Still, one cannot fault Julius Caeser entirely for using a weak crypto-system. He had little choice. At that time, all known crypto-systems were only slightly stronger than the known attacks. The defensive side of the science, called cryptography was only one small step ahead of the offensive side of the science, called cryptanalysis. For two centuries there were no codes that where impervious to attacks based upon technology of the same era.
This all changed in the twentieth century. First, early in the twentieth century, 1926 to be exact, G. S. Vernam invented a cipher that is unbreakable. At the time Vernam published his work the cipher was only thought to be unbreakable; today we know that it is indeed unbreakable. It has been proved with mathematical rigor.
Vernam was an engineer working for AT&T. This was always a point of pride when I presented this material at AT&T. I used to devote considerable time to Vernam and his work, describing his career with the company as well as his technical contributions to the field. Vernam wasn’t the only modern cryptographer to work for a telecommunications company; many of the recent advances in cryptology have come from the communications industry.
Vernam’s innovation was to use keys only once. Not only does this mean that the key must be changed for every message sent, but it also means that each bit of the key can only be applied to a single bit of the message. Each bit of plain-text is treated as a separate message and is encrypted with a new (single-bit) key. Clearly this scheme has disadvantages: the key must be as long as the message and must be changed as frequently as the message. At the same time, the key must be known to both communicating parties. If one can exchange long keys securely, and do it frequently, then why bother with encryption at all? Just use whatever mechanism you are using to exchange keys to exchange the messages themselves! It is for this reason that the Vernam cipher is of limited practical use.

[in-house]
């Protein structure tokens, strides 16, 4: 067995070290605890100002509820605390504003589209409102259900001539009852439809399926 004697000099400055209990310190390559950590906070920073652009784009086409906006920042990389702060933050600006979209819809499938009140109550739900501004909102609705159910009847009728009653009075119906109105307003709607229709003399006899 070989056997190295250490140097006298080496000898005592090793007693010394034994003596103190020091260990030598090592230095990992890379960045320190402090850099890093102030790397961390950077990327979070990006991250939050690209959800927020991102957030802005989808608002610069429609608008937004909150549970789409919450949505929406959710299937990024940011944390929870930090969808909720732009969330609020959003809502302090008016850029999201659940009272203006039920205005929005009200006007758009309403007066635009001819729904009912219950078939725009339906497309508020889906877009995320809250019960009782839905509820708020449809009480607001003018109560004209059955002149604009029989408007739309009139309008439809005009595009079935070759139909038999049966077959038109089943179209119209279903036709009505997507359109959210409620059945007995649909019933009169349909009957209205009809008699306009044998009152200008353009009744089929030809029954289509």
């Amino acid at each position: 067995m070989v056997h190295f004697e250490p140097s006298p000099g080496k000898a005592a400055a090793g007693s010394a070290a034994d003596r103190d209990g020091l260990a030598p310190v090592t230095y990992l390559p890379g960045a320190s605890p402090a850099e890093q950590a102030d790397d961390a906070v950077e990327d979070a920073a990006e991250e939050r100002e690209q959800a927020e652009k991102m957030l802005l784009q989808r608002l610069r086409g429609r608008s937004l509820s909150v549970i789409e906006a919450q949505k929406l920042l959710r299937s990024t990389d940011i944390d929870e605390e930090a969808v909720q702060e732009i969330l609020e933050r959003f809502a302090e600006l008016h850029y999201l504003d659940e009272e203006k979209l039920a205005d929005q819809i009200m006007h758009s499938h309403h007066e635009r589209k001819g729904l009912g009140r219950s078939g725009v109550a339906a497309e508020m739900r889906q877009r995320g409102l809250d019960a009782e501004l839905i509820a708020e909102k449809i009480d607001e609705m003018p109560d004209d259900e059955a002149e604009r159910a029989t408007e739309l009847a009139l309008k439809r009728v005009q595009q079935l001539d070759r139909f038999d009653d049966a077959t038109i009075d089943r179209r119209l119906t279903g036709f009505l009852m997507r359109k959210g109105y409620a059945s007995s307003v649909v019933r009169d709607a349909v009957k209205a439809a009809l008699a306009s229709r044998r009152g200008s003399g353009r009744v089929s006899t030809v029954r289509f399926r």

One example of a Vernam cipher is to rotate letters in precisely the same way as one does in a Caesar cipher, except the amount of rotation varies for each letter of the message. For example, suppose we wish to encrypt the plain-text message:
Please meet me at the corner in one hour
First, we put the message in a canonical form by removing all the space characters and using only upper-case. Compaction of this sort is commonly used in cryptography. Without it, it would be possible to infer information from the sizes of words used in the message, unless the space character is also encrypted (i.e. rotated), which would require using a canonical character sequence other than the traditional English alphabet. This is no big deal — one could use ASCII or Unicode — but to keep things simple I stick to ordinary letters.
Now, for a Vernam cipher we need a key of length equal to the message, say:
5 8 12 2 0 8 22 5 18 25 3 0 10 3 3 15 19 12 15 3 8 5 22 20 0 1 6 2 24 16 23 4
Our cipher-text is:
The important thing to remember when using a Vernam cipher is that the rotation for each letter in the message must be completely independent of the rotations for the other letters. Furthermore, the key must be selected randomly (or as close to randomly as is feasible). In the key sequence above (which I chose arbitrarily but not randomly), each member of the sequence is a number between 0 and 25, inclusive.
In practice, Vernam ciphers are applied bit-by-bit. The message is viewed as a bit-string and the key too is a bit-string. Each bit of the key specifies a rotation in the range of 0 and 1. In other words, the exclusive-or operation is used; a Vernam cipher is nothing more than an exclusive-or of the message with a one-time key of equal length. This is often referred to as “blinding” or using a one-time-pad.
Vernam ciphers have application in military settings, where a large number of one-time-pads can be distributed ahead of time via a secure means and then used to exchange encrypted messages at a later time in a hostile environment. Code-books, where soldiers in the field must decrypt messages by looking up words in a printed book and replacing each word of the code with the appropriate word from the book, are an example of a Vernam cipher (provided the keys are only used once and the set of replacement words and code words are selected from dictionaries of the same size). In 1949 C. E. Shannon published a paper on information theory entitled, Communication Theory of Secrecy Systems. This marked the dawn of modern cryptology, for it was this paper that established a firm scientific basis for crypto-systems.
Shannon was an electrical engineer by training and another telecom employee, working for Bell Telephone. By 1949 he had already published a soon-to-become legendary paper on communications theory in general. Indeed, today Shannon is probably better known for his 1948 paper on communications theory than the 1949 paper on cryptology. But it is the 1949 paper that established the science of cryptology.